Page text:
Efforts are continuing on several projects being spearheaded by the Zephyrhills Community Redevelopment Agency (CRA).
Gail Hamilton, the director of the CRA, served up several updates on projects during a monthly November meeting at Zephyrhills City Hall.
For instance, CRA staffers are continuing to work with firms Furr, Wegman & Banks P.A., and BGE Inc., on the design of the “Little But Loud” downtown entertainment backyard hub, Hamilton said.
Staffers also are soliciting help from Main Street Zephyrhills Inc.’s design committee to review various proposals and criteria, she said.
The venue — to be developed on a 150-foot by 60-foot city-owned vacant lot at the corner of Sixth Avenue and Eighth Street — is expected to feature food trucks, vendor carts, games, live music, public art installations and various seating areas.
A more specific concept plan, with pictures, is expected to be presented at the Dec. 27 meeting.
That will give the board an opportunity to “see what we’ve been working on,” Hamilton said.
The venue site was once home to a Disabled American Veterans chapter building, and is situated just a block north of Fifth Avenue and adjacent to City Hall.
Hamilton also updated the board on work being done for the Hercules Park redevelopment project.
She said survey crews are expected to wrap up their duties for the park redevelopment project by Dec. 20, paving way for the design process to begin in early 2022.
The 12-acre park property is located at the corner of County Road 54 and Gall Boulevard. It’s expected to feature a multi-purpose trail, playfield, nature playground and picnic area, among other elements.
Also, the CRA director mentioned security cameras will be installed in Clock Plaza along Fifth Avenue, before the end of this year.
Clock Plaza — situated two blocks east of U.S. 301 in the city’s historic downtown district — is patterned after an old-fashioned town square that features a gazebo-style bandstand, a decorative clock, landscaping, and downtown parking.
This half-acre park features picnic tables nestled underneath shady oak trees.
The bandstand is used throughout the year for live entertainment during Main Street events, parades, and other social activities.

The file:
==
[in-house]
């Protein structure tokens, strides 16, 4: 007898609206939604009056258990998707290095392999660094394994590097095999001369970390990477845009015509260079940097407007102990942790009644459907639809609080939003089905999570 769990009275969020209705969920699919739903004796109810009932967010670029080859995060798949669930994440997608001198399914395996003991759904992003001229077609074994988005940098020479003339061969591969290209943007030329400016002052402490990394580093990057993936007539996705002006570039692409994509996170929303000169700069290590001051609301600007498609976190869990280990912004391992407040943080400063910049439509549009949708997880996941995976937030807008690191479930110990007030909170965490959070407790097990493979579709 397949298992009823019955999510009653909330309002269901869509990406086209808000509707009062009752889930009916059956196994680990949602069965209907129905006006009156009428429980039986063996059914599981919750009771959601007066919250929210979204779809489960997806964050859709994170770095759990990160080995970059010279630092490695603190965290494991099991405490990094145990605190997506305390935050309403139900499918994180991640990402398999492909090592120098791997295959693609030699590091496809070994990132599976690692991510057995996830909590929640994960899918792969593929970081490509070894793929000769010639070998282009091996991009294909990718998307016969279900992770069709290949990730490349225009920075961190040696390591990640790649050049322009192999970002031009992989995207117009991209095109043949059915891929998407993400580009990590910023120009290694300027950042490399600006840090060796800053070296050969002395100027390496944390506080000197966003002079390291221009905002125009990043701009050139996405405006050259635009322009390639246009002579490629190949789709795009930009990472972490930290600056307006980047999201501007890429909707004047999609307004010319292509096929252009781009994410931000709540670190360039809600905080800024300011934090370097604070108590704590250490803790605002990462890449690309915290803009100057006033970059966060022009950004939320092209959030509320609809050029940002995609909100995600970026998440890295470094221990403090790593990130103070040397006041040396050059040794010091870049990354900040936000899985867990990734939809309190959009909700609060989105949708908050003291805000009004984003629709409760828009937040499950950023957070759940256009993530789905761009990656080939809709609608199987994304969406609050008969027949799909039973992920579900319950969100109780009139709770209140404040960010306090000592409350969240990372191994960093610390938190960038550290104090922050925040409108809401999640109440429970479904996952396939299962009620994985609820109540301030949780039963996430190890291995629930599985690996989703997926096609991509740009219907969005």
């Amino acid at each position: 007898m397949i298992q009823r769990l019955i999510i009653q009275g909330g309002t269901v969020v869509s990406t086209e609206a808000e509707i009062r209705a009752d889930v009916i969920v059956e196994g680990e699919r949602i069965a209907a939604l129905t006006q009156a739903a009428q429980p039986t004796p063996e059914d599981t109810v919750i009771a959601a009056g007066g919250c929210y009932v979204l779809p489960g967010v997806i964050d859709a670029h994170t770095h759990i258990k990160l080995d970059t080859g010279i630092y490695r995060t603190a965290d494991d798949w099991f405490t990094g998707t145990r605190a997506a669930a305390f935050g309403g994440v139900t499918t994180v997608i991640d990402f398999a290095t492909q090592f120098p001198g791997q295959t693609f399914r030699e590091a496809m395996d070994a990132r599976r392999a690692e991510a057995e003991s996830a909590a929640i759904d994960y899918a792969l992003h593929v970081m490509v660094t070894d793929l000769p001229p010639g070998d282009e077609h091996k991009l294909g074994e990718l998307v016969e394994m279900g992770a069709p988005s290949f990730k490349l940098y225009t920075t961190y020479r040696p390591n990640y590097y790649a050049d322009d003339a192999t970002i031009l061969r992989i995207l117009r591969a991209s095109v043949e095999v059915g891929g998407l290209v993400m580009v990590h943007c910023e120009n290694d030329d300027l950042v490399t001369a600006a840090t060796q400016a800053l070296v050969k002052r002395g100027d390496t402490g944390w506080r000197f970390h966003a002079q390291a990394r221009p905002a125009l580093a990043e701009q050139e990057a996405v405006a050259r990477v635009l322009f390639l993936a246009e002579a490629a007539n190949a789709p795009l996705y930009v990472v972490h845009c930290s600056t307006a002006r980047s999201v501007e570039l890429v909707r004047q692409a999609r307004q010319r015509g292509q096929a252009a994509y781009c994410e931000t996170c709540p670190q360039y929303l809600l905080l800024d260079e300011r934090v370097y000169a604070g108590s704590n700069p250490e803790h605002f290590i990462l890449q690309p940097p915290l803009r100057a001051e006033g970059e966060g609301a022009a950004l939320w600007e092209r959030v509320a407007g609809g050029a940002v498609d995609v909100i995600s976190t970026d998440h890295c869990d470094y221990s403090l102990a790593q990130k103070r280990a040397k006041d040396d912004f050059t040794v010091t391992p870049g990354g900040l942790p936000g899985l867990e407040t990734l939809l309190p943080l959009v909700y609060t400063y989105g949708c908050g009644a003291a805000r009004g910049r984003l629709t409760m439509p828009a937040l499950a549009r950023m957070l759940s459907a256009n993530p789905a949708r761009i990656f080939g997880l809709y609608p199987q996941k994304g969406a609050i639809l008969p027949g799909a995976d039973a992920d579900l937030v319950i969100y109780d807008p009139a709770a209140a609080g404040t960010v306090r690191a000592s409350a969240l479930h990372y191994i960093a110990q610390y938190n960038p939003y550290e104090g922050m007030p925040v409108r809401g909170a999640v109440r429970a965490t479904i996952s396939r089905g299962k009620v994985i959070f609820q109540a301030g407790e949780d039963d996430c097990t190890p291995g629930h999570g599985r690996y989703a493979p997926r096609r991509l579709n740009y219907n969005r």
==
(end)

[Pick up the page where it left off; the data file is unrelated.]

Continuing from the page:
That location is expected to be just the first of several where cameras will be installed.
“We’ve been working with the police department to identify locations they’d like to have cameras,” Hamilton said. “The feed will go directly to the police department so they can see it in real-time.”
Hamilton also carved out time to praise Main Street Zephyrhills Director Faith Wilson and a new Main Street Board of Directors for helping facilitate downtown events, including Halloween Howl and the Festival of Lights Christmas Parade.
Wilson — hired in June — replaced Paxton McCullough, who held the role from June 2020 to May 2021. Before that, the Main Street leadership role was held by Anna Stutzriem, who resigned in March 2020 after more than two years on the post.
“They have worked incredibly hard,” Hamilton said of the Main Street staff and volunteers. “Last year, because of COVID, we had no events. We have a board that’s never done any events; they’re all new and have never done anything…but the Main Street board members and their committee members have really worked hard, gotten together, have figured out what needs to be done…”
The Oct. 30 Halloween Howl reported strong attendance. It also had 60 vendors, four sponsors and several new attractions, including sold-out historical ghost tours.
The Dec. 4 Festival of Lights reported eight sponsors, as well as four food vendors and eight concession vendors.
The event featured four co-grand marshals, which were standout teachers from the Zephyrhills area — Dustin Rowe (Zephyrhills High School), Michelle Elie (West Zephyrhills Elementary), Brian McKinnnies (Raymond B. Stewart Middle School) and Jaime Barrentine (Chester Taylor Elementary). A fifth educator also was recognized — Michelle Deloret (Woodland Elementary School) — but couldn’t attend the event.
Entertainment and music was provided by local community organizations, including Helen’s Baton and Dance Studio, the Zephyrhills Community Choir, and the First United Methodist Church Choir.
In other action, the CRA Board unanimously approved a $1,000 matching sign grant for Bulldog Performance Speed Shop, owned by Jeremiah Swindell, at 5047 Gall Blvd.
The business sells an assortment of after-market automotive parts and accessories, and features a full-service machine shop.
Offerings include diesel performance, lift kits, nitrous, rotating assemblies, crate engines and race fuel.
The total cost of Bulldog Performance’s new signage was $2,238.90.
The sign improvements fall under the CRA’s matching façade rehabilitation program, which aims to encourage rehabilitation and preservation of commercial buildings by offering a financial incentive of matching funds and limited technical assistance.
The general idea is to encourage an aesthetically pleasing business district, while eliminating blighting influences.
Published December 15, 2021